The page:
Update on Subscribing to Blog

Blog and other types of online subscriptions depend on something like RSS or Atom to tell an application, usually a browser or e-mail reader, where to find the information. My Blog supports RSS. The RSS feeds are simply a kind of document that describes content. OK, yes, they’re a little more complicated than that, but really, when you click a link for an RSS feed, you’re requesting a special kind of a document. What happens next depends on your browser and how its configured.

It’s the what happens next part that is confusing some people. My browser has a plug-in installed for Outlook. Whenever I click on an RSS link in my browser, the plug-in redirects the request to Outlook. A copy of Outlook opens (even if Outlook is already active) and the blog subscription information appears in Outlook. I actually see a little dialog box like the one shown here:

A dialog box showing how an RSS subscription looks in Outlook.
A Subscription Dialog in Outlook

All you do to create the subscription is click Yes. Of course, you might be using another e-mail application. Whether you can even subscribe to RSS feeds depends on the capabilities of your e-mail reader. However, even if your e-mail reader can handle RSS feeds, your browser needs to know about it before the e-mail reader will be activated in response to an RSS feed click. In some cases, the two applications simply aren’t talking to each other. Unfortunately, because there are so many conditions and so many software packages, there really isn’t any way I can tell you how to create a connection when there isn’t one. You need to talk with someone who can actually look at your machine.

You can still use your browser to review the feeds. Only one of my browsers (I have three installed) has a plug-in for Outlook installed. So, when I click on the Entries RSS link (see Subscribing to My New WordPress Blog (Reposted) for details) in Internet Explorer, I don’t see a copy of Outlook open. Instead, I see the following page describing the feed.

The Internet Explorer window containing the RSS feed for this site.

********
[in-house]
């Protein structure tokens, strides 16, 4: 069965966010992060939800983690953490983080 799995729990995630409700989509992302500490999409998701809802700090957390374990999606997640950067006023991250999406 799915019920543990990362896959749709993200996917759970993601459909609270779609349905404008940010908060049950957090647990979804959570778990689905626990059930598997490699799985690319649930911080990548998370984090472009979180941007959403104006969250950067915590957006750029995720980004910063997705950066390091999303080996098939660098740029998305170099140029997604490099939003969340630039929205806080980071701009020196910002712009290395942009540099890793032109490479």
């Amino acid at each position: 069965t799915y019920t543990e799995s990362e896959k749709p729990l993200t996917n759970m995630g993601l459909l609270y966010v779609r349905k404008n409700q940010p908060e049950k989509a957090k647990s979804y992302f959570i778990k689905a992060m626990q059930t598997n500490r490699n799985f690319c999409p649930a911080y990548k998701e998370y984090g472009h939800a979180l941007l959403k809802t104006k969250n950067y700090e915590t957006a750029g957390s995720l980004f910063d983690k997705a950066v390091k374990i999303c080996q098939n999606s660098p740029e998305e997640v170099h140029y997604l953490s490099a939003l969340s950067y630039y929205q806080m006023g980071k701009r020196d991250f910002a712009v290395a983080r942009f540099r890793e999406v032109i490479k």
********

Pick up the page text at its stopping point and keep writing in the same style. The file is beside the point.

An RSS feed page in Internet Explorer.

The page contains a listing of all the current posts. Notice the yellow box. At the bottom of this box you see a Subscribe to this feed link. Click this link and you get a subscription to the feed in your browser, not in your e-mail reader. This means that you need to open your browser, rather than your e-mail reader, to see the latest posts, which is admittedly inconvenient. Even so, you can get a quick listing of the posts for all of your favorites sites using this approach.

I wish that there was an easy fix for this problem, but the fact is that if you’re seeing the browser, rather than your e-mail reader, when you try to subscribe to the blog, the problem is one of connectivity. All that I can provide is the document containing the description of the posts and where to find them. Please let me know if you have any additional questions about subscribing at John@JohnMuellerBooks.com.

 

Subscribing to My New WordPress Blog (Reposted)

A number of people have reported that they’re no longer getting their feeds from the blog. So, I’ve reposted these instruction from June 27th to help out. Please feel free to contact me if you have any questions. I want to be sure everyone who wants access, has access.

During the moving process from my previous blog software to WordPress, I lost all of the comments that people had offered in the past, along with all of the blog subscriptions. What this means is that anyone who subscribed earlier is no longer receiving the posts automatically to their inbox. Unfortunately, I can’t perform the task of recreating those subscriptions—you have to be the one to do it. With this in mind, follow these simple steps.

  1. Locate the Meta heading on the blog page.
  2. Click Entries RSS. You should see the RSS feature of your e-mail reader open. As an alternative, you could see a feed summary in your browser. In either case, you should see something new that tells you about the subscription process.
  3. Subscribe to the blog using your feed software. When working with an e-mail reader, this usually means answering Yes to a dialog box that opens asking whether you want to subscribe to the feed. When working with a browser, it usually means clicking a Subscribe to this Feed button. In both cases, the application creates a new entry for this site that will automatically update as I add content, so you receive the feeds automatically.

I don’t have access to every kind of application software out there, but I may be able to answer some specific questions about subscribing to the blog. Please let me know about any questions you have at John@JohnMuellerBooks.com. It’s really important to me that you have a great experience with my blog, so never be shy about asking questions :).

 

Subscribing to My New WordPress Blog